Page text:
In Sweden we are quite, I’m not sure it’s the right word but let’s say, quite worried about safety. Or maybe not worried, but quite aware of safety. More so we are quite aware of and worried about the risks that might lead to not being safe and we want to control those risks. It’s not American absurd as in wanting to avoid law suit and therefore printing “may kill” on knives, no, it’s more real worry about the fact that others may suffer and how could we help to avoid that.
We worry about animal safety, economic safety, environmental safety, ergonomic safety, food safety, workplace safety and through the decades we have been quite worried about traffic safety. It is not by chance that the Volvo car brand was born and bred in Sweden. It was created and marketed to answer those national trends and consumer needs pointing out that safety must come first. In fact after it became Chinese a decade or so ago it suffered from weakening brand equity and lately the commercials have been rerouted to further emphasize the Swedish base values via other strong Swedish brand personas: the strength, the trust, the safety.
True social liberal neutral don’t-want-to-meddle-into-other-people’s-lives democrats that us Swedes are we view it the task of society to provide the tools for keeping the risk taking that might compromise our safety at a minimum. So we create laws that ensure safety around different areas and then we all get the opportunity to refer to the law when others do something stupid instead of actually meddling and saying what we think is right and standing up for it. So, for traffic then, the law says you can’t drive too fast, the law says you have to wear seat belts in the whole car, the law says you can’t drink more than 0.5 per mille and drive, the law says child seats must be used. And the reasoning for adhering to these laws is the actual fact that there is a law, not always the hopefully good reasoning behind the creation of the law. We are a law abiding people. Which is good in how it makes the laws efficient.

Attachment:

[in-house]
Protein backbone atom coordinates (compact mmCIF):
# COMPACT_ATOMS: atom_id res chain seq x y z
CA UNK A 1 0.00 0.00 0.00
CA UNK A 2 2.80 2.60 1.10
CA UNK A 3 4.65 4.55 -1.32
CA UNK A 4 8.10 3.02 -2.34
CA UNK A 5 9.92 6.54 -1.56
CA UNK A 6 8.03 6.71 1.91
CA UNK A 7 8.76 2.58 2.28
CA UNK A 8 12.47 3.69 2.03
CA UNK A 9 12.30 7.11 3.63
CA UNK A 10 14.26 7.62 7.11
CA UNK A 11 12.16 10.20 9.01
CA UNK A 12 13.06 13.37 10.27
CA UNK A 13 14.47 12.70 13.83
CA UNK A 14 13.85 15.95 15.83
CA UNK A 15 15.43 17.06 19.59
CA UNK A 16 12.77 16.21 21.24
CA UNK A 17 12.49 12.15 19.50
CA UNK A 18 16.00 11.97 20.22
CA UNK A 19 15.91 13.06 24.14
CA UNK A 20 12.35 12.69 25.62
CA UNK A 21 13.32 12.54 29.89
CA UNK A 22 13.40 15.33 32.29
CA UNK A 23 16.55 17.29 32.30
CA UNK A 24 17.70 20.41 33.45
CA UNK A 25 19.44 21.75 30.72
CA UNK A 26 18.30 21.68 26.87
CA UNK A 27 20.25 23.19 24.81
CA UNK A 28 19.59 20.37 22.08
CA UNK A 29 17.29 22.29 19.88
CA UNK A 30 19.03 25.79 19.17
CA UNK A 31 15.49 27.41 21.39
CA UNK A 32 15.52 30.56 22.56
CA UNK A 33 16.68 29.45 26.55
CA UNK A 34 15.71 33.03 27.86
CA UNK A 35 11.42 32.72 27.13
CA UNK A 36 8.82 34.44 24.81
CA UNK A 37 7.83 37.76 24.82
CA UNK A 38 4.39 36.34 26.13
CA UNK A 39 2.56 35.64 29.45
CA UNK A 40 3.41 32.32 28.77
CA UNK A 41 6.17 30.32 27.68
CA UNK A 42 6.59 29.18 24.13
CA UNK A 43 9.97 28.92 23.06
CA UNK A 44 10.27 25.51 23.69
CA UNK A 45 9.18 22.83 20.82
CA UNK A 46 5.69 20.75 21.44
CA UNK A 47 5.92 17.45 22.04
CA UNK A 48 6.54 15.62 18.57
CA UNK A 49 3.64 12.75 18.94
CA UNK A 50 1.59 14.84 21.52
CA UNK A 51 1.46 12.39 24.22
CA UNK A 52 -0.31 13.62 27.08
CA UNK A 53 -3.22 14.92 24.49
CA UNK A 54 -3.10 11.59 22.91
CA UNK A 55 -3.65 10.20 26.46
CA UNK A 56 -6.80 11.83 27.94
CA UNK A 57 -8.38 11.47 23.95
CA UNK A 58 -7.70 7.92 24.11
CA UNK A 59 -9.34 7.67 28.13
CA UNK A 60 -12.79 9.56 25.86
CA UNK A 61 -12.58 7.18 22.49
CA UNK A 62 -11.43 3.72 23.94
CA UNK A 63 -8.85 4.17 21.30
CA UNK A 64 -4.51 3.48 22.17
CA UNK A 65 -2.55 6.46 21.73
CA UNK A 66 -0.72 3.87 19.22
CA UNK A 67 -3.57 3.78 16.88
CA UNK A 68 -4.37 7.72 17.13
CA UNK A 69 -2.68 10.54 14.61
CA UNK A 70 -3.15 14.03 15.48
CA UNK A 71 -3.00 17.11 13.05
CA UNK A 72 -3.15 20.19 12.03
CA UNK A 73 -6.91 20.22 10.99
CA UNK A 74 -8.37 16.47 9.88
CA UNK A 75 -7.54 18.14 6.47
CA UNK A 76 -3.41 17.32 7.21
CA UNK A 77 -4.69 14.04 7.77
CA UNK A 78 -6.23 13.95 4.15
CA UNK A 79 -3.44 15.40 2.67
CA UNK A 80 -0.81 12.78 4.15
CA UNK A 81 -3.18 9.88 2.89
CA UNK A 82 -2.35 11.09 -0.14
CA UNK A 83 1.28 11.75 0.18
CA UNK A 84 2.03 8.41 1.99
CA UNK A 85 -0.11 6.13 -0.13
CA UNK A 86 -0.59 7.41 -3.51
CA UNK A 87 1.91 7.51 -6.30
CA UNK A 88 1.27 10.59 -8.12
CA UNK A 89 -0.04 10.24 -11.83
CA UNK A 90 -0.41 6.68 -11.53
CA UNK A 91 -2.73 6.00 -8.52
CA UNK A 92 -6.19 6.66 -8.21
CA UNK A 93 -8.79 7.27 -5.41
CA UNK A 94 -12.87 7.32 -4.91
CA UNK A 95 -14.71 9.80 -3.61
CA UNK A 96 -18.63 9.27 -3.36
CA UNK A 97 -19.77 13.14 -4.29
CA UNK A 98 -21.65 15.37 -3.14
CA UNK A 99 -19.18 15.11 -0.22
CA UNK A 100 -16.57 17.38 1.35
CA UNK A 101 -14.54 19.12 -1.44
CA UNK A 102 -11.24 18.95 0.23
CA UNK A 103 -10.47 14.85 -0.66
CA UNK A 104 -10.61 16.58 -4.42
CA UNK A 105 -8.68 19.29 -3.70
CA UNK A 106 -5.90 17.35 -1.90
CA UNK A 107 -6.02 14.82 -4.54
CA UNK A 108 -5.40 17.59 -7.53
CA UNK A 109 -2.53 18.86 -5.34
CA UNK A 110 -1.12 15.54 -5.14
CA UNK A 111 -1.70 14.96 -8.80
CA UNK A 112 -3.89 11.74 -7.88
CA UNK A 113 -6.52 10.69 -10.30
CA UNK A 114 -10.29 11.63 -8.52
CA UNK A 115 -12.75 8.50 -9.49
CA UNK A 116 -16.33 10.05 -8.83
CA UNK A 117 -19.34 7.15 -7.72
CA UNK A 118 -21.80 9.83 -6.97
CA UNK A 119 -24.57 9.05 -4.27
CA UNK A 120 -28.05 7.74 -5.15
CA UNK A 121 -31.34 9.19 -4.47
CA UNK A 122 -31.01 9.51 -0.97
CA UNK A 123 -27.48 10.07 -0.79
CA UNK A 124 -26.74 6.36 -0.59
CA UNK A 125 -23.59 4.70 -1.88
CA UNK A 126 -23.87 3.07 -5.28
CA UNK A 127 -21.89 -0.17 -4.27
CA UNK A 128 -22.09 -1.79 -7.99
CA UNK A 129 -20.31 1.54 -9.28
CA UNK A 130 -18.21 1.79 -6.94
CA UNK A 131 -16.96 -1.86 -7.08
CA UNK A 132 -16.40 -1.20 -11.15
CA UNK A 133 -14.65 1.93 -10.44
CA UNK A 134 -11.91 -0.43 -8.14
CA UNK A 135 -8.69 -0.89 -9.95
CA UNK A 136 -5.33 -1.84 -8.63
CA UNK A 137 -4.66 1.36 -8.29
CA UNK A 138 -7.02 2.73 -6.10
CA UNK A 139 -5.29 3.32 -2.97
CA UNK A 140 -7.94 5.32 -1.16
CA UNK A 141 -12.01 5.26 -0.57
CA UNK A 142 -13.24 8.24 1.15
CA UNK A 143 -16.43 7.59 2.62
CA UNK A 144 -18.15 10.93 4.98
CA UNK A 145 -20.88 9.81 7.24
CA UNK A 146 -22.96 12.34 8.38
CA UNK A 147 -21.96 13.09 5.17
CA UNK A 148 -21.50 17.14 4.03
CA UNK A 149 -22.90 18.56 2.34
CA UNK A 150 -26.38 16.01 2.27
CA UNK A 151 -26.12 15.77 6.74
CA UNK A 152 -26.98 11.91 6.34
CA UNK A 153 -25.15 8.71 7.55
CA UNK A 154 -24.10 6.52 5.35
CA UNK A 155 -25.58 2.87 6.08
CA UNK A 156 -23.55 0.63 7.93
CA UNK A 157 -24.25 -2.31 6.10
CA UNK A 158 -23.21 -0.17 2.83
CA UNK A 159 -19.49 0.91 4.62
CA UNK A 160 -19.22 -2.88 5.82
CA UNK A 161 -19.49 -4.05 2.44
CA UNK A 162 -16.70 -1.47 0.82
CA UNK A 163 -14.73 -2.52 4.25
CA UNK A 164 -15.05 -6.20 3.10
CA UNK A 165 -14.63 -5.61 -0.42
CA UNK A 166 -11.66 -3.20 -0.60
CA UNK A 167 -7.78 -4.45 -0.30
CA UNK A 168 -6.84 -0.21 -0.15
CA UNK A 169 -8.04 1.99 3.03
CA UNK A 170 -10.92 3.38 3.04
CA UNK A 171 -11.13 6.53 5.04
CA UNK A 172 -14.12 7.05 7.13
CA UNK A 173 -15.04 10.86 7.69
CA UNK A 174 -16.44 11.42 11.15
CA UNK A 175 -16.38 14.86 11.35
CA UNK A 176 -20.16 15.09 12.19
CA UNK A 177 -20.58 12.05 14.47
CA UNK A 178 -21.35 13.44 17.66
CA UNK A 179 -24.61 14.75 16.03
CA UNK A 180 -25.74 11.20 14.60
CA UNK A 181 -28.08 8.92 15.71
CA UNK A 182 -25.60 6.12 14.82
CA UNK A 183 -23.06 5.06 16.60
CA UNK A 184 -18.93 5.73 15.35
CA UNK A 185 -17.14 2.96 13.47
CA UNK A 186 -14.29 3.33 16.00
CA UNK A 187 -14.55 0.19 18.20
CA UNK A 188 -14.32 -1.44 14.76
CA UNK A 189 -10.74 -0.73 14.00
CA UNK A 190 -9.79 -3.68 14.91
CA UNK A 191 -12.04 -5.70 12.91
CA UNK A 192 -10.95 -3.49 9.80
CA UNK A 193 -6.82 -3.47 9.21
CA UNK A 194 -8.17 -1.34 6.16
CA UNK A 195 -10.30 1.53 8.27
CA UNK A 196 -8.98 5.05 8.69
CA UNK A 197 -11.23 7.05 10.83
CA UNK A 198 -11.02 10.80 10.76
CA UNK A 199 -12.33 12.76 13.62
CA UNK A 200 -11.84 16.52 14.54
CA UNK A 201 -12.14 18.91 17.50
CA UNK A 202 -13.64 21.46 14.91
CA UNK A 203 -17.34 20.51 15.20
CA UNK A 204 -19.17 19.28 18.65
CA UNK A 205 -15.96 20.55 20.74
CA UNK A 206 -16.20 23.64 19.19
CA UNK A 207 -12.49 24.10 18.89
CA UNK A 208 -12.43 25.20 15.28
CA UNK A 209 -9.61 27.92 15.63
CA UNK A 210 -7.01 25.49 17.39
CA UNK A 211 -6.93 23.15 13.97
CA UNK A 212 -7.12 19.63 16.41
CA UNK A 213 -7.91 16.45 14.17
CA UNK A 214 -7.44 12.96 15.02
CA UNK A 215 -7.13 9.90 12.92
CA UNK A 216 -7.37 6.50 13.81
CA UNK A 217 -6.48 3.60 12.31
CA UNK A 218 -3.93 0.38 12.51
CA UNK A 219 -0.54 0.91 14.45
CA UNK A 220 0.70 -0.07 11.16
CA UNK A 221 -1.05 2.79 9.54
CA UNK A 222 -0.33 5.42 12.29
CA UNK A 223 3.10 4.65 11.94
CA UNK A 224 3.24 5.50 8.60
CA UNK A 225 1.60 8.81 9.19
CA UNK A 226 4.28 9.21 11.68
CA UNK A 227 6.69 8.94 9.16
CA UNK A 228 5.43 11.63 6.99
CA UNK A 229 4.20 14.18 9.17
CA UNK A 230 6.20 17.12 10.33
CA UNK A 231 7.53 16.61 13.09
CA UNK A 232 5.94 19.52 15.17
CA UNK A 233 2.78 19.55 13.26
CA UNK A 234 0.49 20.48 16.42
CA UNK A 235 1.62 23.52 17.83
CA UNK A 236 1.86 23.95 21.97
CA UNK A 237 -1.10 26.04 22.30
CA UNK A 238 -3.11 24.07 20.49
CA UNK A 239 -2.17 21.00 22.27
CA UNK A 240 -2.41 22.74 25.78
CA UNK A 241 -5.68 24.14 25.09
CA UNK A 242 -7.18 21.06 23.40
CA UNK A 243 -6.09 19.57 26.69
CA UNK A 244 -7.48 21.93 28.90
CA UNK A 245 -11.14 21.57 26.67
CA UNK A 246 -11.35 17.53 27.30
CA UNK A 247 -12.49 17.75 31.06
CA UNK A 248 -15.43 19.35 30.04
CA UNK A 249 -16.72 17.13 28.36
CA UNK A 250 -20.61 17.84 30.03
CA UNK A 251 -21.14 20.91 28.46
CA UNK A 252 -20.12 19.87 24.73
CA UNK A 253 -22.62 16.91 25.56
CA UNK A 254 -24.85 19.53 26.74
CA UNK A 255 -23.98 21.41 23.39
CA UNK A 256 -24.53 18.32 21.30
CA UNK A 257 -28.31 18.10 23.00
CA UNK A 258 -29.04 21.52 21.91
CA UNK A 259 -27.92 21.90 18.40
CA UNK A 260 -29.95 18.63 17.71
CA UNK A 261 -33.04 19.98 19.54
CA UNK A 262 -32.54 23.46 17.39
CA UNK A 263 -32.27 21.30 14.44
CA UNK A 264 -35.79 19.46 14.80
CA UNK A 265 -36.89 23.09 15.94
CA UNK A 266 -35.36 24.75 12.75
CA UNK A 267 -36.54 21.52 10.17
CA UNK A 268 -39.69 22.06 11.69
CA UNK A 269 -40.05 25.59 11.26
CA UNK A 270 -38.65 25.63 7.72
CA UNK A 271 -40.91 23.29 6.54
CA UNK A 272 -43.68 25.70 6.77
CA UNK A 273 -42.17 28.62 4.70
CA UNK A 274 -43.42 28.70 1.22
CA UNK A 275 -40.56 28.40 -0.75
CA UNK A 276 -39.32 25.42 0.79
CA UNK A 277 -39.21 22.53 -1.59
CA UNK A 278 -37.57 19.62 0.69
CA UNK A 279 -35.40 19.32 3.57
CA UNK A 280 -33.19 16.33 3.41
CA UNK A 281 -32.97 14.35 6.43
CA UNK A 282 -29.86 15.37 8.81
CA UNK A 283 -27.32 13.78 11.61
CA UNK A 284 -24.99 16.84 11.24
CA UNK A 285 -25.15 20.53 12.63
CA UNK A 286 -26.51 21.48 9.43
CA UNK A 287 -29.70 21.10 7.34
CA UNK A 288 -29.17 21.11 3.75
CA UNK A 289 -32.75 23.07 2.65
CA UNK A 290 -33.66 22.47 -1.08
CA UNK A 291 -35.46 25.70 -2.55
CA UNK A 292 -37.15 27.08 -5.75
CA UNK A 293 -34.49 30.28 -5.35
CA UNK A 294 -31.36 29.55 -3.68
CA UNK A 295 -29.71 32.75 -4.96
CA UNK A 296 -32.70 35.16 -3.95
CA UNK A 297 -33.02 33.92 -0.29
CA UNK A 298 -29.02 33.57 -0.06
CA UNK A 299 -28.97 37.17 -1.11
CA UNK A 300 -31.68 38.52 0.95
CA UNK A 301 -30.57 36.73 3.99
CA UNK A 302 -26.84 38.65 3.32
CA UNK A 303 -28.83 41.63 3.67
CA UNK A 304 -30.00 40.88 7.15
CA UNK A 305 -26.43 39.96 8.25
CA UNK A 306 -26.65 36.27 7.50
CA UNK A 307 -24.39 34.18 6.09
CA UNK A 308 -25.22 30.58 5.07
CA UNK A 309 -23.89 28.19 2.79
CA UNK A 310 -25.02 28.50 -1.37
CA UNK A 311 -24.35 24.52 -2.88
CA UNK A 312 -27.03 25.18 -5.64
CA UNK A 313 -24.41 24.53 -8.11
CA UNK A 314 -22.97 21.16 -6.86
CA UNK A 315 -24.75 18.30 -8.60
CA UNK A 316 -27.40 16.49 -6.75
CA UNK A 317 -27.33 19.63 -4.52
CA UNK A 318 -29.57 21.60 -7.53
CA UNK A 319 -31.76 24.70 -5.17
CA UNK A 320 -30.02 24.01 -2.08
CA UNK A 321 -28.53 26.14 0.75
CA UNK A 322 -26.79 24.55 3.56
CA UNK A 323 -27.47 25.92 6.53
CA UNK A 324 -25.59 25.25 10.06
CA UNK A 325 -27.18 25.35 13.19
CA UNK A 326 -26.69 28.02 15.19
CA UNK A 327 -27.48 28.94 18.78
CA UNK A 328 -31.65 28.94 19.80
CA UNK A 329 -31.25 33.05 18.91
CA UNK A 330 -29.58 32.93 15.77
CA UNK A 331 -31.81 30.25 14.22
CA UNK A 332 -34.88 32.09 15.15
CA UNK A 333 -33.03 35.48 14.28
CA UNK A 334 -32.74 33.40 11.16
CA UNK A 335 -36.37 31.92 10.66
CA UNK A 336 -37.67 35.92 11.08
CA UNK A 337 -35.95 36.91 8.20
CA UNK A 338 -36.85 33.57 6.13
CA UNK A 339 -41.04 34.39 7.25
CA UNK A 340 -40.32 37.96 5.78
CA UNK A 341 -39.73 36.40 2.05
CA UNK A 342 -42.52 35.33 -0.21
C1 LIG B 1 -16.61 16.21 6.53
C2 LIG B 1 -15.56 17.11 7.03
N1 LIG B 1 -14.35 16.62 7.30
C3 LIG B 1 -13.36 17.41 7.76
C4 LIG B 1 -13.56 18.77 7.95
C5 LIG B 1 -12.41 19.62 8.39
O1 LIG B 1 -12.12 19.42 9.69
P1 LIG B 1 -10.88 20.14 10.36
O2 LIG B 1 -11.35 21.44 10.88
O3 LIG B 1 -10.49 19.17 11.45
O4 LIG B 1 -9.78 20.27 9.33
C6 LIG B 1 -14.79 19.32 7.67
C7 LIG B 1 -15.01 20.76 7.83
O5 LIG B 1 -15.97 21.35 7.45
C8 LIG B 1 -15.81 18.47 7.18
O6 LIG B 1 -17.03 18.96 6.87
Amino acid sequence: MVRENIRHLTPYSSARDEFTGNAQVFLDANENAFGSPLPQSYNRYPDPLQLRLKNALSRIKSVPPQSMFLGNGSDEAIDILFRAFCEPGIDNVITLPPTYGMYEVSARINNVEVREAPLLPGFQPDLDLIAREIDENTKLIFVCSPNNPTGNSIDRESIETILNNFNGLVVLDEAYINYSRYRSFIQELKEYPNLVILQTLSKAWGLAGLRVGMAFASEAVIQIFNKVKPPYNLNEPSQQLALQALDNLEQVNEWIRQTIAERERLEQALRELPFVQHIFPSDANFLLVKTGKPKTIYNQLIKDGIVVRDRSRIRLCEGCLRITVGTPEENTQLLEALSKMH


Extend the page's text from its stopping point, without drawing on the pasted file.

The traffic safety and risk aspect is one that stands out particularly when spending time in other countries, and even more so when changing countries. And I am certain the standards for how to behave in traffic and the relationship that each country has to their traffic laws are clear indicators of the respective cultures as a whole. Sensible and law abiding in traffic, probably efficient and bureaucratic as a whole. As the Swedes. Or Germans. Emotional and messy in traffic probably passionate and loud as a whole. As the Italians. Laid back and do-as-you please in traffic, probably calm and pragmatic as a whole. As the Portuguese.
I recently spent a long weekend in my mothers originating country, the beautifully green and undulated Macedonia. I haven’t been there in over thirty years, but still, nearly everything was the same. Sadly, also the poverty was the same.
As for traffic safety awareness, the people and taxi drivers seemed oblivious. Child seats were bluntly stated as not used for children over six years of age, and for those under six, it was considered enough that the child was in the seat. The belt was viewed unnecessary. Throughout the different cars we rode the drivers had gone through various degrees of creativity to work around the beeping sound when not using seat belts, fastening the belt on the back of the seat, pressing combs or pins into the attachment, you name it. When underway to the airport we were, in a very serious and service minded manner, just after we’d realized the seat belt for our daughter would not work fully, informed that we were very welcome to smoke in the car. Right.
I’m sure I am being quite Swedish, but it really makes me wonder if worrying about safety is closely connected to economic development?
Being in the middle of summer vacations and travelling to other countries, what’s your experience on the topic? Do you see a link between your vacation countries safety concerns and economic development? And do you see the mood of the country reflected in the driving?